On April 19, just before midnight and shortly after Obama had commented on the capture of Boston bombing suspect Dzhokhar Tsarnaev, Dan Pfeiffer, a senior adviser to Obama, retweeted a typical digital communiqué, this one from Alex Morgan, a star on the 2012 Olympic gold-medal-winning women’s soccer team. “Watching the news and feeling patriotic,” Morgan tweeted to her nearly 1.2 million followers. “Gotta love pres Obama’s speeches.”
In the old days—not even 20 years ago—lawmakers sent printed letters to constituents using a congressional postage system called franking. In 1996, I reported that Republican Senator Lauch Faircloth of North Carolina was among the Senate’s top frankers, a taxpayer-funded perk that contradicted his regular rhetorical bashing of Big Government. Most lawmakers, however, sent franked letters only from time to time. Today, politicians’ constant online presence, maintained by armies of staffers and outside hired guns, surely costs Americans much more than the quaint system of franking ever did, and yet it’s accepted as business as usual in our digital lives.
Facebook even runs secretive seminars at which it trains lawmakers and their aides how to exploit social media. I tweeted a message to Adam Conner, Facebook’s 28-year-old public-policy manager in Washington who runs the seminars, to ask for an interview, but he didn’t respond. Instead, I received an email from a Facebook PR staffer named Brandon Lepow, who first sounded cooperative but ended up emailing his regrets. “Unfortunately we aren’t going to be able to accommodate your request for an interview,” Lepow wrote. “However, if you are looking for something to use for your story, feel free to attribute the following to a Facebook spokesperson: ‘Facebook is excited to be a major communication platform where members of Congress and other elected officials can engage with their constituents on important issues that matter in their district and state.’”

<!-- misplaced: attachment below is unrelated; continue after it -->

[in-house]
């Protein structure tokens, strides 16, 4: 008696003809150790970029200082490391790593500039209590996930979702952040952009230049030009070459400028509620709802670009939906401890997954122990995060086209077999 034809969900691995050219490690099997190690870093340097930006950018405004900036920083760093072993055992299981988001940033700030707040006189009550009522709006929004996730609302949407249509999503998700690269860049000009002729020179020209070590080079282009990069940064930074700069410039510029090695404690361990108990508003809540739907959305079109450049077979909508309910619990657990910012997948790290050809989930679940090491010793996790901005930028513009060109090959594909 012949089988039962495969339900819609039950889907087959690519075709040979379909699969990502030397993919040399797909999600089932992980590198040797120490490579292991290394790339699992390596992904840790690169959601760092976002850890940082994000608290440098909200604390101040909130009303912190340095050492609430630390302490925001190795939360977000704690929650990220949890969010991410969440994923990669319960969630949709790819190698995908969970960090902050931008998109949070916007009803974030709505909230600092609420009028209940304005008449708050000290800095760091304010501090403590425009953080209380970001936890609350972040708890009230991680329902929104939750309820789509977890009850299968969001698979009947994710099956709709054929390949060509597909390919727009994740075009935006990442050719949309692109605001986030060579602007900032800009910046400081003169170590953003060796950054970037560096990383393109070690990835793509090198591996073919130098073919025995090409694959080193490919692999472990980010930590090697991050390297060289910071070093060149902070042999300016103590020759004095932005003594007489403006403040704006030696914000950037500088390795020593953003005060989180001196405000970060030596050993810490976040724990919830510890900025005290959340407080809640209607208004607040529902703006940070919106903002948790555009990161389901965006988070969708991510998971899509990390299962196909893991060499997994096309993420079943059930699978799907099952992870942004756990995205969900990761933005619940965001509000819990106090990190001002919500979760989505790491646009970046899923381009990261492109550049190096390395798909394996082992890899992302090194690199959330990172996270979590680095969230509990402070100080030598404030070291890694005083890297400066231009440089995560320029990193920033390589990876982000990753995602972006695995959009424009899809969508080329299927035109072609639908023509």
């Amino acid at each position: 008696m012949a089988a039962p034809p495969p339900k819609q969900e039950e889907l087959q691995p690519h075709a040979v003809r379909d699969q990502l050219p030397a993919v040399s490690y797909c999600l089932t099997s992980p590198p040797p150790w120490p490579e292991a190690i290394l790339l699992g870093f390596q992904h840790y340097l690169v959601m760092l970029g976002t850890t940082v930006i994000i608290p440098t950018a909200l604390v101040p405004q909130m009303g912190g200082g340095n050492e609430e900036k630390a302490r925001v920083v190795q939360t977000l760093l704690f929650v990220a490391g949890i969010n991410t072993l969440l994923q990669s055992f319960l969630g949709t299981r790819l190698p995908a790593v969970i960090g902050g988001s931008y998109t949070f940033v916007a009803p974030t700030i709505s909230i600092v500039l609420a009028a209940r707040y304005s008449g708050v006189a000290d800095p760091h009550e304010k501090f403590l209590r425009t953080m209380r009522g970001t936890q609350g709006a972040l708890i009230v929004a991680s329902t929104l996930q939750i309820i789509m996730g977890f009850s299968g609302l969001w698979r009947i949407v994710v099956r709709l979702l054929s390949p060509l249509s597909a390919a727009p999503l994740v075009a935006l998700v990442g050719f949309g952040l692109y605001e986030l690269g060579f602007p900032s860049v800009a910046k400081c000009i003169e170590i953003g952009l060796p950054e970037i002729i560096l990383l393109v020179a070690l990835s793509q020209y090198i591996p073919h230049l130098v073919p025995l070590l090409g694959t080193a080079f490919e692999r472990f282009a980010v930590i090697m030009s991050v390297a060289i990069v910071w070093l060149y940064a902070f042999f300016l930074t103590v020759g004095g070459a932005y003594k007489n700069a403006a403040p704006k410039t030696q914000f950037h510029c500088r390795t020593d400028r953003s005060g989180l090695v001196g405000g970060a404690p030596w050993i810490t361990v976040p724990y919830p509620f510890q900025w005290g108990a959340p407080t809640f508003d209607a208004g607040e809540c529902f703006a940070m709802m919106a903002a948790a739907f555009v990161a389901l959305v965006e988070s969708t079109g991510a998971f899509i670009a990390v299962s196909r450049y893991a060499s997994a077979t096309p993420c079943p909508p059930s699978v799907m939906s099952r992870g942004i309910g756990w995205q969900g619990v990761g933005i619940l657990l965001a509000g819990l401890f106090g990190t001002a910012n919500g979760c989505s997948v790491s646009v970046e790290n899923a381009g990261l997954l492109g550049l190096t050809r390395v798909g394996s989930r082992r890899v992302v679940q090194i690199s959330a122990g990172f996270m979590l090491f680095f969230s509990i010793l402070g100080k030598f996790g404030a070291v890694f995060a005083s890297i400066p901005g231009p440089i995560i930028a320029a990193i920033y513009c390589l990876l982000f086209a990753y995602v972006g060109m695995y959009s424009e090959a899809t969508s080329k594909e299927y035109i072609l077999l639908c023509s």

Feel free, indeed. Ironically, this kind of non-answer echoes the responses reporters routinely receive from lawmakers these days.
Digital technology has changed the interaction between Washington pols and reporters in other ways, too. The traditional phone and in-person interviews are often augmented, and at times replaced, by email exchanges. While convenient, these exchanges give lawmakers more opportunity to rehearse and rehash their responses to questions. Worse, the responses are often crafted by congressional flacks whose role as Internet intermediaries is easily concealed.
In a July 15, 2012, article, New York Times reporter Jeremy Peters claimed that it was becoming “the default position” for Washington correspondents to grant their sources pre-publication “quote approval” and to make changes if they wished. In a speech at the National Press Club the following week, James Asher, McClatchy’s Washington bureau chief, announced that he had prohibited the practice among his reporters and called on other news organizations to follow suit. The Associated Press and the National Journal took similar stances, and The New York Times imposed new restrictions.
From the fiscal cliff to threats of government shutdowns, we are constantly reminded that American politics has become more ideologically hardline, less open to compromise. The marginalization of independent journalism is both a consequence of this partisan gridlock (the right has used the liberal-media bogeyman to inoculate itself against criticism for more than 40 years) and part of the reason that gridlock is able to endure. If an elected official only communicates with the public either directly, via social media, or through “friendly” press, his ideas and statements never get scrutinized, let alone challenged; there is no need to compromise because he is always able to claim to be doing “what the public wants.” So we end up with phony and absurd debates like the endless prattle over “death panels” in Obamacare, which has resurfaced most of the 37 times the House has voted to repeal the landmark health-insurance law, most recently in mid-May.
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I’ve tried to patch things up with Wilson and Clyburn. While covering the federal trial over South Carolina’s voter-ID law in August 2012, I interviewed the state Attorney General Alan Wilson, the congressman’s son, who had sued the Justice Department for blocking the law under the Voting Rights Act.